With Council member David A. Catania (I-At Large) scheduled to introduce his same-sex marriage bill at Tuesday's council meeting, a group of ministers traveled to city hall today to step up their campaign to force a public vote on the legislation.
The ministers were spotted in the John A. Wilson Building meeting with Council members Phil Mendelson (D-At Large) and Michael Brown (I-At Large), both of whom support Catania's bill.
"We just agreed we would work toward a civil discussion around these issues and we have asked that the voice of the people be heard on this issue," Bishop Harry Jackson, pastor of the Hope Christian Church in Beltsville, Md., said after his meeting with Mendelson. "If the voice of the people is not heard, I think a lot of people will be very, very angry."
Jackson has become a well-known public critic of efforts to legalize same-sex marriage in the District. But several newcomers to the fight, including Dr. Hernando Caicedo of the Fraternity of Hispanic Pastors, accompanied Jackson at today's meetings.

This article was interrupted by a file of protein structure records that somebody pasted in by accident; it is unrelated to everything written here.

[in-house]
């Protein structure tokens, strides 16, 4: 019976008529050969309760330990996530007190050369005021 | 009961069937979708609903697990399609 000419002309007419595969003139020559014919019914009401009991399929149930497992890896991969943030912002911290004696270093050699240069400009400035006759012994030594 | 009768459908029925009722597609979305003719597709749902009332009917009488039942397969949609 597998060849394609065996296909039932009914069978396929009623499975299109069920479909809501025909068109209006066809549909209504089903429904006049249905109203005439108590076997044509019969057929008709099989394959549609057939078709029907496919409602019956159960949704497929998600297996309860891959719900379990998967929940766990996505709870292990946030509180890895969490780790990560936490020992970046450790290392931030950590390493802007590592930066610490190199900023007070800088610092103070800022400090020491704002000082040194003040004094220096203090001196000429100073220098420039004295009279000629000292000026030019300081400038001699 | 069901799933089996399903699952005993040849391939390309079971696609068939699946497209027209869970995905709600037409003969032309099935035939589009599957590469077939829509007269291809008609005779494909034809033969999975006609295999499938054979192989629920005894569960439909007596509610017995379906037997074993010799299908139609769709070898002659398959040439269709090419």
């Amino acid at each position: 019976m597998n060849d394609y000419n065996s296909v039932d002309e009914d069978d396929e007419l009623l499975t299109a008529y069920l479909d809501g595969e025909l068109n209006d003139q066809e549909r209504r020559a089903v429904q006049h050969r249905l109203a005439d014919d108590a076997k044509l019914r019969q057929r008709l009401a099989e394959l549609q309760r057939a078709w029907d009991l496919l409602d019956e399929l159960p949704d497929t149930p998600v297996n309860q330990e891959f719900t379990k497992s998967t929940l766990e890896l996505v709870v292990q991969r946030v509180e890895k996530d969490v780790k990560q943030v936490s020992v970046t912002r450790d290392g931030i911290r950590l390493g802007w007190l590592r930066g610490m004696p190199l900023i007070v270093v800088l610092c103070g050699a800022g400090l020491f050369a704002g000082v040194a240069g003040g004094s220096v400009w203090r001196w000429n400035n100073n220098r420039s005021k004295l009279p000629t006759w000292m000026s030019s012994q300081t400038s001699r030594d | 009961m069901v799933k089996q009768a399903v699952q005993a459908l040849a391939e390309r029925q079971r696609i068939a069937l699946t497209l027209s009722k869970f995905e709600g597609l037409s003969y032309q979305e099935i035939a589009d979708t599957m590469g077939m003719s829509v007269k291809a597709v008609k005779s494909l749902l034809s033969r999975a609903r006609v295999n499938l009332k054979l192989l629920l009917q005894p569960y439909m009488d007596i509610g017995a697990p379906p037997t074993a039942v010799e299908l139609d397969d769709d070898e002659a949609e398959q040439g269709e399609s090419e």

"We are here to say 'allow us to vote on it,' " said Marshal Phillips, a community liaison for the Greater Calvary Holy Church in Northeast. "We will continue to fight because this fight has been going on since the beginning of mankind."
On Wednesday night Catania told about 150 gay rights activists he would introduce a bill Tuesday changing the city code to state "marriage is the legally recognized union of two people" and "any person ... may marry any other eligible person regardless of gender."
At the event, the Rev. Eric P. Lee, president of the Los Angeles chapter of the Southern Christian Leadership Conference, gave the activists tips on organizing.
Lee, who is heterosexual and a leading black advocate for same-sex marriage, told the activists they need to win over the religious community. But Lee urged them to focus on moderates -- not pastors like Jackson who are vocal critics of same-sex marriage.
"It's better if you just don't engage them," Lee said. "It's better to engage people who are reasonable about justice."
The D.C. Board of Elections and Ethics will hold a hearing later this month on whether a proposal by same-sex marriage opponents limiting marriage to be between a man and a woman qualifies for the ballot.
In June, the board blocked an effort by Jackson to hold a referendum on whether the District should recognize same-sex marriages performed in other states.
-- Tim Craig